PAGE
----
Blue Book #1
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Blue Book #1

Writer: James Tynion IV Artist: Klaus Janson Publisher: Dark Horse Comics Release Date: February 22, 2023 Cover Price: $4.99 Critic Reviews: 12 User Reviews: 11
7.5Critic Rating
7.2User Rating

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From the New York Times bestselling and award-winning cocreators of Something is Killing the Children, The Nice House on the Lake, The Department of Truth, and Powers comes this ambitious, nonfiction comic book experience depicting true stories of UFO abductions with an eye to capturing the strange essence of those encounters.

In this debut issue, Tynion presents what he calls his "True Weird" stories. Tales of ordinary people encountering the strange and the impossible. Teaming with artist Michael Avon Oeming, they retell some of the most popular UFO and alien encounter accounts starting with the infamous Betty and Barney Hill abduc more

  • 10
    Kabooooom - Matt Morrison Feb 19, 2023

    Even if you don't enjoy weird tales, Blue Book is an engaging, thrilling read. Read Full Review

  • 9.0
    COMICON - Tony Thornley Feb 23, 2023

    The Substack comic comes to print, with a tale of true UFO terror. It's tense, interesting and worth picking up. Read Full Review

  • 9.0
    Monkeys Fighting Robots - Justin Munday Feb 24, 2023

    Creepy and unnerving, Blue Book #1 is a fantastic opening to this UFO thriller and love letter to creepy encounters and strange stories from decades past. Read Full Review

  • 8.5
    AIPT - David Brooke Feb 21, 2023

    The fantastical is typically depicted in the future or at least the present, but both stories in Blue Book explore the supernatural under a historical context of the past, making the weird and unusual feel unique and new. Read Blue Book for the supernatural uniqueness but stay for the enjoyable exploration of humanity. Read Full Review

  • 8.4
    The Fandom Post - Chris Beveridge Feb 22, 2023

    The book is one that works with a backup story as well, also written by Tynion but with artwork by Klaus Janson, which is interesting but didn't quite grab me all that much. The main story, however, hits a sweet spot for me with what it does in creating a strong mood and going for a tale that feels from a time where you could work this kind of material better. It'd still work today to be sure but there's something about the disconnect from everyone else in this pre-internet era which makes it resonate all the more with its loneliness and lack of, well, everything else. The two characters are interesting and I'm both excited and afraid to see what's in story for them. It's a solid story with a lot of great tension that kept me eager to see what's next and I can't wait for the next issue. Read Full Review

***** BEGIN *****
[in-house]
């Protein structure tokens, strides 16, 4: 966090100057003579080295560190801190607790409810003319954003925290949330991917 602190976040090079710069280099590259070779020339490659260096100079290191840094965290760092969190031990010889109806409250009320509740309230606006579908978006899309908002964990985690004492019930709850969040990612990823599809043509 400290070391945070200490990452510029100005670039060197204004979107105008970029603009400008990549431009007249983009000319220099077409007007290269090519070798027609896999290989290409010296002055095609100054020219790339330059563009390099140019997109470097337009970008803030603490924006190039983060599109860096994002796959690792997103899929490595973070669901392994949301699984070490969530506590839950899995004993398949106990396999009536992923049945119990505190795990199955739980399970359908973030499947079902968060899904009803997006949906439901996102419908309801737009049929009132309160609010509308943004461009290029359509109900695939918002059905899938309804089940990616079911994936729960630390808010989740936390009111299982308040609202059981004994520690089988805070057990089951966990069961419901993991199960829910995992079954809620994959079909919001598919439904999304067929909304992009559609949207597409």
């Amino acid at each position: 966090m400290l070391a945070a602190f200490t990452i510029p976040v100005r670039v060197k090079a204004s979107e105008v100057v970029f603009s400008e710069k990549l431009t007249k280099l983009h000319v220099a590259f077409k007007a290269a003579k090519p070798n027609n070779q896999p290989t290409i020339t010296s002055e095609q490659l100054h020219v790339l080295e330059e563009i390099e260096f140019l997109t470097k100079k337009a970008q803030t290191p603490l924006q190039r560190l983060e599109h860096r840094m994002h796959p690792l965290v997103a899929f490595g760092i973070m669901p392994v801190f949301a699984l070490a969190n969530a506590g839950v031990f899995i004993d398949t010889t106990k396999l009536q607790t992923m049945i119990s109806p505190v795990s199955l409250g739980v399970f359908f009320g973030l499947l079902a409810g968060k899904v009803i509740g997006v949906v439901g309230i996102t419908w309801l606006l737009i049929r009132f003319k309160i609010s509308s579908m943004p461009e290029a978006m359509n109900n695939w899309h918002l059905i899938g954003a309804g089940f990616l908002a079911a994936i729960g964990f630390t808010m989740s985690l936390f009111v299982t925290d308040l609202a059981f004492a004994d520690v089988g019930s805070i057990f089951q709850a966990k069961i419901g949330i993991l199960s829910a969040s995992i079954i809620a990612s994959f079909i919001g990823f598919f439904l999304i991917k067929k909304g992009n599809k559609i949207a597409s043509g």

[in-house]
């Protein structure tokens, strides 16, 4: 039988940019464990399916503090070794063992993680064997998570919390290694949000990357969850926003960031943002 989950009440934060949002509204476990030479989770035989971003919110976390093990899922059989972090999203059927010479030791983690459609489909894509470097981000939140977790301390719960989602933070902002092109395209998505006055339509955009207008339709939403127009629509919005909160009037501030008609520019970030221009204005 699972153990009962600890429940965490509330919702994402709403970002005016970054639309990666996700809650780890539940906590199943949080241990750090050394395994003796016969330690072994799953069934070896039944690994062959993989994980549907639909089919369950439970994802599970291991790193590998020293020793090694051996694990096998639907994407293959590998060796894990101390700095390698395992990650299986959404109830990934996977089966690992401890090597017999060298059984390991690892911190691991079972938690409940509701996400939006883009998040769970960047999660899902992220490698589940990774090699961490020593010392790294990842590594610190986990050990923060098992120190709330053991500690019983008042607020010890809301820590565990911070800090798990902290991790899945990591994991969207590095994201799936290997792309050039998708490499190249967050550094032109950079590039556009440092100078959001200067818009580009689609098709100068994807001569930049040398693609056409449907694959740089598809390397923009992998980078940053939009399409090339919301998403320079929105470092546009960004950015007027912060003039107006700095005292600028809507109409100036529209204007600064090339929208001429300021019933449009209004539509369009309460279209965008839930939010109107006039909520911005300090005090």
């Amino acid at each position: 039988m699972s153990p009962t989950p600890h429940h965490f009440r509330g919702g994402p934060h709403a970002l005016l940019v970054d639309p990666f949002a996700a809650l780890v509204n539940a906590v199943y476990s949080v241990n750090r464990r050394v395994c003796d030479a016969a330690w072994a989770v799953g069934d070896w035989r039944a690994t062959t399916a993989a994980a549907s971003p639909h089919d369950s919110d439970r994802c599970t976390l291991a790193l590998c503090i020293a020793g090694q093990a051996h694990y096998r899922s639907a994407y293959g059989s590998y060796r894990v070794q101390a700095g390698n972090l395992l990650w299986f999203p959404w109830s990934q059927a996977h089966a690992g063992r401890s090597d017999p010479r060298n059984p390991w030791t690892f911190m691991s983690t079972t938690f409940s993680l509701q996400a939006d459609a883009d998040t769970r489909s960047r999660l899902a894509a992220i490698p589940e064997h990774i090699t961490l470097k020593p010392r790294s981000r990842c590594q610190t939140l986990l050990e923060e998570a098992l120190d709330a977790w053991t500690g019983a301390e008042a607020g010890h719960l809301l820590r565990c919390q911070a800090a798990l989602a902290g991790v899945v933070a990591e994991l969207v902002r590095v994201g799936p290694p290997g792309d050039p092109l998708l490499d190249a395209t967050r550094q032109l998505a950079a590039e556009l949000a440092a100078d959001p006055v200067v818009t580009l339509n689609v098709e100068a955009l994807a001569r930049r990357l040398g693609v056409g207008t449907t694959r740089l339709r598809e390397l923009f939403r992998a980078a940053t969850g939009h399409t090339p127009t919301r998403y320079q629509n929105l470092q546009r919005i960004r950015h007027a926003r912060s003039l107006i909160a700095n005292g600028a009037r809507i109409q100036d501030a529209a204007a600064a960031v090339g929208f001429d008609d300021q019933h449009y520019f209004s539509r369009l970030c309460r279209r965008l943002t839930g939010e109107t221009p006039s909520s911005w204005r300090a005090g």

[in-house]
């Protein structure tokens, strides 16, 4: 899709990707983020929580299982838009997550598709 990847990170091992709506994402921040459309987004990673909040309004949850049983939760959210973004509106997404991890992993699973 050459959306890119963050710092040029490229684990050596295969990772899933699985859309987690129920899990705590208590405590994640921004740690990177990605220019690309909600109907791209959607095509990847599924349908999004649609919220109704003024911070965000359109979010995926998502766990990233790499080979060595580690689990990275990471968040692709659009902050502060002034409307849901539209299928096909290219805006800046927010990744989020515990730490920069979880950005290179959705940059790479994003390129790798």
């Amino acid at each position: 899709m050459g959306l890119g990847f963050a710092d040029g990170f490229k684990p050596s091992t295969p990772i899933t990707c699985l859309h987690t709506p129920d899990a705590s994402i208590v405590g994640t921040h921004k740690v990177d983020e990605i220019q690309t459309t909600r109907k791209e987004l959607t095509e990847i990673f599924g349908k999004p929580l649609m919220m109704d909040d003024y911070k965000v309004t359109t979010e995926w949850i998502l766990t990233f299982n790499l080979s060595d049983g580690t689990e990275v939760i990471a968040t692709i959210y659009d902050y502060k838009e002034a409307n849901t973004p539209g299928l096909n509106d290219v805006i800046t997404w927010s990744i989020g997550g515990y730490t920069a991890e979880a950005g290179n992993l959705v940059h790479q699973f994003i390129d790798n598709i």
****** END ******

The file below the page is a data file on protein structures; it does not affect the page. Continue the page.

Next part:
• 8.3
    The Super Powered Fancast - Deron Generally Feb 22, 2023

    Michael Avon Oeming delivers some great art in the issue. There are some great visual moments that are compelling and I enjoy the style of the issue. Read Full Review

  • 7.6
    Comic Watch - Mike Eakins Feb 22, 2023

    Blue Book #1 is a fun ride into historical nonfiction with a comic book twist. The books deceptively simplistic style adds a nice layer to the tone of the story in keeping with the era, even the title borrows from the Air Forces project that was responsible for investigating sightings and abductions. Even if aliens and UFOs arent your thing, Blue Book is an engaging and really fun read. Read Full Review

  • 7.2
    Graphic Policy - Brett Feb 22, 2023

    Blue Book #1 is an interesting start but doesn't quite abduct me and take me away in the mothership. The main story's rather abrupt ending is a bit jarring and the build up, while good, is a bit too slow to leave things where they're at. This might be one that's a bit more enjoyable when the you can read it all at once. Read Full Review

  • 6.5
    Multiversity Comics - Christopher Egan Feb 24, 2023

    telling older sighting and urban legends doesn't give readers much of note with "Blue Book." Read Full Review

  • 6.0
    You Don't Read Comics - Russ Bickerstaff Feb 23, 2023

    Project Blue Book was a government study on UFOs that ran from 1952 to 1969. Tynion has set up an opportunity to explore a few different stories from that era that might gain something from a comic book format if he can find a novel way to approach them. There are so many stories that havent had the kind of exposure that The Interrupted Journey has had over the decades. Tynions back-up on Coney Island is fun, though. A few supporting pages of the weird could contribute to a relatively well-rounded mini-series. Read Full Review

  • 6.0
    ComicBook.com - Christian Hoffer Feb 22, 2023

    Blue Book #1 contains well-drawn recountings of two well-known paranormal encounters, both of which are gorgeous to look at but have very little substance beyond the artwork. Read Full Review

  • 4.0
    But Why Tho? - Charles Hartford Feb 23, 2023

    While Blue Book #1 accomplishes its attempt to establish tone, it never manages to do anything with it. The unsettling energy it delivers fizzles out in the end, like a Lovecraft tale where the monster never actually appears. Read Full Review

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